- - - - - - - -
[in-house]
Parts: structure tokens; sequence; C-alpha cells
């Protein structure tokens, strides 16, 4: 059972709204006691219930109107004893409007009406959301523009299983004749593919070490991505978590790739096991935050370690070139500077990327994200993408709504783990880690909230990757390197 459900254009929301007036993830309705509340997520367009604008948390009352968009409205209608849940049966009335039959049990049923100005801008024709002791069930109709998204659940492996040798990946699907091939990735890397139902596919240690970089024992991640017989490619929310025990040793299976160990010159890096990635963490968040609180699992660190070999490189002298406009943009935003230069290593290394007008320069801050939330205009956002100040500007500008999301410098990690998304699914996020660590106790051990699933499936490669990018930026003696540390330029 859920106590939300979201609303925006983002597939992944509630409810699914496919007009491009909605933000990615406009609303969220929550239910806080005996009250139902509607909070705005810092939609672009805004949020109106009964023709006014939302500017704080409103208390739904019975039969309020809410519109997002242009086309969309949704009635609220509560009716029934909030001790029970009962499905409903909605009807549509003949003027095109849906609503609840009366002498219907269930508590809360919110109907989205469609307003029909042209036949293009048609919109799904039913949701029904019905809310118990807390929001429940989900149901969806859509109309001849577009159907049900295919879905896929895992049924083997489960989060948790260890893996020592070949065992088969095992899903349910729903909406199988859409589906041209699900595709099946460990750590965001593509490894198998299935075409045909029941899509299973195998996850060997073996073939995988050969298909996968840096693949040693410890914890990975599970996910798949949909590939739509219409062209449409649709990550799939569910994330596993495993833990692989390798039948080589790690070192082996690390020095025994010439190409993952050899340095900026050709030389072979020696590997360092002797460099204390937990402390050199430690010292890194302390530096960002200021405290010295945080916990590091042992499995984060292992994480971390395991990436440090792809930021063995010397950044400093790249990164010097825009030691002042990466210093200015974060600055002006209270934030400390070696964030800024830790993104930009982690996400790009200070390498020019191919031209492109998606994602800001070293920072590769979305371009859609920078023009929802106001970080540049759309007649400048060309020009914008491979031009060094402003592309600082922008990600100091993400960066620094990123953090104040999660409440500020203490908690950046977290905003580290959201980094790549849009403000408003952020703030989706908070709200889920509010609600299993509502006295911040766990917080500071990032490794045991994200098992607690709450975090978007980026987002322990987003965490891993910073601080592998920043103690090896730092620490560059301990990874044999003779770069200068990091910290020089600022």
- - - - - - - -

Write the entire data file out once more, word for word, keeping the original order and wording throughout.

[in-house]
Parts: structure tokens; sequence; C-alpha cells
């Protein structure tokens, strides 16, 4: 059972709204006691219930109107004893409007009406959301523009299983004749593919070490991505978590790739096991935050370690070139500077990327994200993408709504783990880690909230990757390197 459900254009929301007036993830309705509340997520367009604008948390009352968009409205209608849940049966009335039959049990049923100005801008024709002791069930109709998204659940492996040798990946699907091939990735890397139902596919240690970089024992991640017989490619929310025990040793299976160990010159890096990635963490968040609180699992660190070999490189002298406009943009935003230069290593290394007008320069801050939330205009956002100040500007500008999301410098990690998304699914996020660590106790051990699933499936490669990018930026003696540390330029 859920106590939300979201609303925006983002597939992944509630409810699914496919007009491009909605933000990615406009609303969220929550239910806080005996009250139902509607909070705005810092939609672009805004949020109106009964023709006014939302500017704080409103208390739904019975039969309020809410519109997002242009086309969309949704009635609220509560009716029934909030001790029970009962499905409903909605009807549509003949003027095109849906609503609840009366002498219907269930508590809360919110109907989205469609307003029909042209036949293009048609919109799904039913949701029904019905809310118990807390929001429940989900149901969806859509109309001849577009159907049900295919879905896929895992049924083997489960989060948790260890893996020592070949065992088969095992899903349910729903909406199988859409589906041209699900595709099946460990750590965001593509490894198998299935075409045909029941899509299973195998996850060997073996073939995988050969298909996968840096693949040693410890914890990975599970996910798949949909590939739509219409062209449409649709990550799939569910994330596993495993833990692989390798039948080589790690070192082996690390020095025994010439190409993952050899340095900026050709030389072979020696590997360092002797460099204390937990402390050199430690010292890194302390530096960002200021405290010295945080916990590091042992499995984060292992994480971390395991990436440090792809930021063995010397950044400093790249990164010097825009030691002042990466210093200015974060600055002006209270934030400390070696964030800024830790993104930009982690996400790009200070390498020019191919031209492109998606994602800001070293920072590769979305371009859609920078023009929802106001970080540049759309007649400048060309020009914008491979031009060094402003592309600082922008990600100091993400960066620094990123953090104040999660409440500020203490908690950046977290905003580290959201980094790549849009403000408003952020703030989706908070709200889920509010609600299993509502006295911040766990917080500071990032490794045991994200098992607690709450975090978007980026987002322990987003965490891993910073601080592998920043103690090896730092620490560059301990990874044999003779770069200068990091910290020089600022």